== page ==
"When Adrian wasn't on the roster yet, we had Big. He made a lot of calls and was the only one who talked a lot," Johnny "Altec" Ru said. "I think that it kind of wasn't the correct playstyle for us. We really needed everyone to have input on it."
Adrian finding a permanent spot on the roster in Week 6 marked an almost immediate turnaround with a win over Counter Logic Gaming.
"At the end of last split," Joshua "Dardoch" Hartnett said on the LCS broadcast before the match, "it seemed like Dignitas was learning to play around bottom side, and then, when the new split came around, they were just like, 'F--- it,' and then just camped for Ssumday again. ... They're the same team as well. They just kind of play around top side, and if it works, they snowball and win. And if it doesn't work, they're a mess mid to late game."
Dignitas proceeded to shut CLG out of Game 1 by drafting strong lanes across the board and opening the map for Shrimp to farm on Nidalee. The pressure exerted by Dignitas' new bottom lane, Altec and Adrian, gave the team a new dimension apparently in under a week's time.
"I just recently started scrimming a week ago," Adrian told Slingshot Esports. "We're just splitting time between the four bot laners, and me and Altec were the best fit. It was really easy getting into the team."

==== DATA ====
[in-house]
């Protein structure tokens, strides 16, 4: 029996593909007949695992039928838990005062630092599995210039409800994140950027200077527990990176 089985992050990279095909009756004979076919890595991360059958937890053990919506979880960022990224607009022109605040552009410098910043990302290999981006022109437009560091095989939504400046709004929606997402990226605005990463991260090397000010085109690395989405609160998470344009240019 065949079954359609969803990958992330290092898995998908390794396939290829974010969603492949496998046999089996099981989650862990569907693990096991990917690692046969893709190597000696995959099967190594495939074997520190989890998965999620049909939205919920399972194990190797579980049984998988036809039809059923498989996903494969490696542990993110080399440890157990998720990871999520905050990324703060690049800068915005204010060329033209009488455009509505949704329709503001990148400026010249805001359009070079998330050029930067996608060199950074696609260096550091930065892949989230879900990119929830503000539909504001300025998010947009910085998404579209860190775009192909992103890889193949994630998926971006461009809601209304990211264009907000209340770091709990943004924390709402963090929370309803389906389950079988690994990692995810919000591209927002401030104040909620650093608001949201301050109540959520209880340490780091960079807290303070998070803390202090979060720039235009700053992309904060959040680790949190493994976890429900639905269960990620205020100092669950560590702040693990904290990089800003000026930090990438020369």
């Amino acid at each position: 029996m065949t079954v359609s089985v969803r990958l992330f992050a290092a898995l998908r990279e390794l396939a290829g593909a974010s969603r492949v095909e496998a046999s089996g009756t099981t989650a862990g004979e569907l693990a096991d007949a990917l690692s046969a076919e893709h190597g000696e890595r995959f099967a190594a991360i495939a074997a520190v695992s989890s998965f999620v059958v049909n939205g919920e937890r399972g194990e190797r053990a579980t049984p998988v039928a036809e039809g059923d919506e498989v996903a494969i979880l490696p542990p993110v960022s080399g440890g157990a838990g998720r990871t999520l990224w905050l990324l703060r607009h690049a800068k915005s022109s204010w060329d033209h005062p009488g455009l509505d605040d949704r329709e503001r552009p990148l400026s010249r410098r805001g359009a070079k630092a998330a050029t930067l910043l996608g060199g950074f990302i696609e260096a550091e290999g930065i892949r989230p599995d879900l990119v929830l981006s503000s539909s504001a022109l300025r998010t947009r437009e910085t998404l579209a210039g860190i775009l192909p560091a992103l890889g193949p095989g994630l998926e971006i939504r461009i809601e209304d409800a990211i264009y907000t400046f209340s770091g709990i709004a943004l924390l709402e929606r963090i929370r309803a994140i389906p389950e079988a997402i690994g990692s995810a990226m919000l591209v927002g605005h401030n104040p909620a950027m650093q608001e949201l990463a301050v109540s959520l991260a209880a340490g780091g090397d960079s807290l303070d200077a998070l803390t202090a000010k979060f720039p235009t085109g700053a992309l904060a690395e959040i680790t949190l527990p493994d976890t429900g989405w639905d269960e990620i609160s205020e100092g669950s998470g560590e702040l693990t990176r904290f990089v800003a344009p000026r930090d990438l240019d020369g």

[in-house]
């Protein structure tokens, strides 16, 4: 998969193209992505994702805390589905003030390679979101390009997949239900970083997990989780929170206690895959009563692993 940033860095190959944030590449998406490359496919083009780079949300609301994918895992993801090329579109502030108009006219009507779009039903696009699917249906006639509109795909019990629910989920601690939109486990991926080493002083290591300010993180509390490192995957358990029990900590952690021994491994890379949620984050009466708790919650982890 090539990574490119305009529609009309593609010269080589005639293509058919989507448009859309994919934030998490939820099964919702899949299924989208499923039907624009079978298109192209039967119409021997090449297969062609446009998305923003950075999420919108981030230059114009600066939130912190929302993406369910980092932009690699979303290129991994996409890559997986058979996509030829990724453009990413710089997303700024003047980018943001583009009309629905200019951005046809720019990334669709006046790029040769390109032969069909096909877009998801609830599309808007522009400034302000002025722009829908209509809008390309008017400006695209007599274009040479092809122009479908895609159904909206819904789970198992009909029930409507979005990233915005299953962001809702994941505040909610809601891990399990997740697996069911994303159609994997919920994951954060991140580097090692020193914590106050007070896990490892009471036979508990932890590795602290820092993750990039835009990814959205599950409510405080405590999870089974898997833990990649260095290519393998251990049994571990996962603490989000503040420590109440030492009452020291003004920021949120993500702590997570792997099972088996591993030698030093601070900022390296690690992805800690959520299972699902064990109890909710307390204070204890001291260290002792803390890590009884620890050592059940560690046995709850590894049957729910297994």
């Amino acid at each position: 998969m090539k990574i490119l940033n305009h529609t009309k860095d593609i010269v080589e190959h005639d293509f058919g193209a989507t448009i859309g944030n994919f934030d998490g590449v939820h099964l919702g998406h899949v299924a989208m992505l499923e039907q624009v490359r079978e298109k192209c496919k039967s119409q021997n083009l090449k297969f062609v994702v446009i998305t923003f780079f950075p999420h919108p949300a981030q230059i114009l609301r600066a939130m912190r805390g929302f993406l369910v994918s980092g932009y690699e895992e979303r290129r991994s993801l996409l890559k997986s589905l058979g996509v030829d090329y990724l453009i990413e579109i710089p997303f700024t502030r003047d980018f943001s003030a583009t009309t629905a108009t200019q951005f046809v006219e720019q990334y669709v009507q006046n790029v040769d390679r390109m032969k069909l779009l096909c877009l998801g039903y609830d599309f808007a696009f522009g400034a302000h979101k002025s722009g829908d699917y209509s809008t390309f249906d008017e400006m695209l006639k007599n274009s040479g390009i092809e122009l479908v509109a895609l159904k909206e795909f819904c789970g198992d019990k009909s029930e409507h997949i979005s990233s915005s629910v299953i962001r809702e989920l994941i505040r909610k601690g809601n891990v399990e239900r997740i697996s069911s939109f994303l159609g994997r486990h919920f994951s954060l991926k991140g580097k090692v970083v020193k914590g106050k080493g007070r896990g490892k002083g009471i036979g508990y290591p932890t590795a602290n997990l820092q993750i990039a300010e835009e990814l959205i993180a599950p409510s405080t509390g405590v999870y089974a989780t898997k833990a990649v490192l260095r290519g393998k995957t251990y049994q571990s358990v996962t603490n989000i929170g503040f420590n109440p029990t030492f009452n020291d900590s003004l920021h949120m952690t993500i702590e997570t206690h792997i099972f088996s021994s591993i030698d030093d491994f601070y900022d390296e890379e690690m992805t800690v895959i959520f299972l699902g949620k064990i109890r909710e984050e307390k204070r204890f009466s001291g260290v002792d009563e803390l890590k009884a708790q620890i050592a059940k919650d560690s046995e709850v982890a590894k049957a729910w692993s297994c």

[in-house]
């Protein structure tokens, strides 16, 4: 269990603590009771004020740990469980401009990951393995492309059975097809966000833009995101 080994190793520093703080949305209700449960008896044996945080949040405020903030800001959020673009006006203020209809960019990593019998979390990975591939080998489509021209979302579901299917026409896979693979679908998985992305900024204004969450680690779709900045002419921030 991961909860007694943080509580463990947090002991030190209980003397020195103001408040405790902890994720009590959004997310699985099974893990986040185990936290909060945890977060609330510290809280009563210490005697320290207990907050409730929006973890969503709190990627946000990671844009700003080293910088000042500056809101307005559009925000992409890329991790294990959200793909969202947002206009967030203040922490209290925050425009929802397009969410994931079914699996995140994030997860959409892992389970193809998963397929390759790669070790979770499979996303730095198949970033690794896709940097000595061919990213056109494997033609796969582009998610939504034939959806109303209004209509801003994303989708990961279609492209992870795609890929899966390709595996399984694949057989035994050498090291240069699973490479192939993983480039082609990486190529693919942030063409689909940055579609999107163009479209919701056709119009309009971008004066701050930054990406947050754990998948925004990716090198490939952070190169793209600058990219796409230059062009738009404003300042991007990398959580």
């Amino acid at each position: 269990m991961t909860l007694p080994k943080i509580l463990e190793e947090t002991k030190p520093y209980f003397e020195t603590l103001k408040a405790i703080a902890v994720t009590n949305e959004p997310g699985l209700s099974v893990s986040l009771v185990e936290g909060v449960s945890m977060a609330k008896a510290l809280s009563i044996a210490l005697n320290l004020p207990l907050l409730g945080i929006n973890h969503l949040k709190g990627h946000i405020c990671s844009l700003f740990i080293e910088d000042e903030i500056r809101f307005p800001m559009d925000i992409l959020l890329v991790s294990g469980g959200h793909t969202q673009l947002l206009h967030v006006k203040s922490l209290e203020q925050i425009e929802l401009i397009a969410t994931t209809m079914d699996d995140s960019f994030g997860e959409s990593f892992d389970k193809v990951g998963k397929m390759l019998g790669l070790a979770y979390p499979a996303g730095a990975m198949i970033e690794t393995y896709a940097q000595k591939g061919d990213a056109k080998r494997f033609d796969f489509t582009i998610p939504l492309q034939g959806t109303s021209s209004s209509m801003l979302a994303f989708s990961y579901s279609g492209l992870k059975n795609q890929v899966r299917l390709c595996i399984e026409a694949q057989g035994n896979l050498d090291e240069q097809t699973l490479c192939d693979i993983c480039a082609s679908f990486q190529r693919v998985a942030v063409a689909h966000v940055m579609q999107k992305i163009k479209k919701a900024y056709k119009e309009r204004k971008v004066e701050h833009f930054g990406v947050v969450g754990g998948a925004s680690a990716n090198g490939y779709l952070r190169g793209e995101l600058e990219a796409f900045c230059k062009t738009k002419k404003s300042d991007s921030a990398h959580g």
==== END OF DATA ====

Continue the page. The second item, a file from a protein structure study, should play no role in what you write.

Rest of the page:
Adrian opened up the communication so BIG didn't have to make all the calls. The flow of communication transferred to the map, and Dignitas started to support its bottom lane more often with each subsequent game, using tempo advantages to swap and improving its map play.
As far as the team was concerned, it wasn't just that Adrian and Altec were skill upgrades. Adrian's outgoing personality added communication both in and outside the game.
"I think I'm a really friendly person, and I like to hang out with them a lot," Adrian said after just two weeks on the official roster. "I feel like we're already pretty close as a team."
"Adrian brings everyone together," Altec added.
The new bottom lane unlocked more flexibility for Team Dignitas in draft as well, and it began to showcase a rarity among even the top LCS teams: an ability to stay ahead of the meta. Team Dignitas' creativity and skill in drafting came out most vibrantly after the radical shift to teamfighting comps on Patch 7.14.
Dignitas chose Kalista but snatched up potential counters such as Maokai and Cassiopeia in its first draft against Team SoloMid in Week 7. In Game 2, Dignitas brought out Sivir and Janna as an effective combination to reset fights. Its teamfighting composition worked well with Maokai priority, and Taliyah picked to get early advantages and open the map as well as deny TSM a terrain ability to shut down Sivir collapses.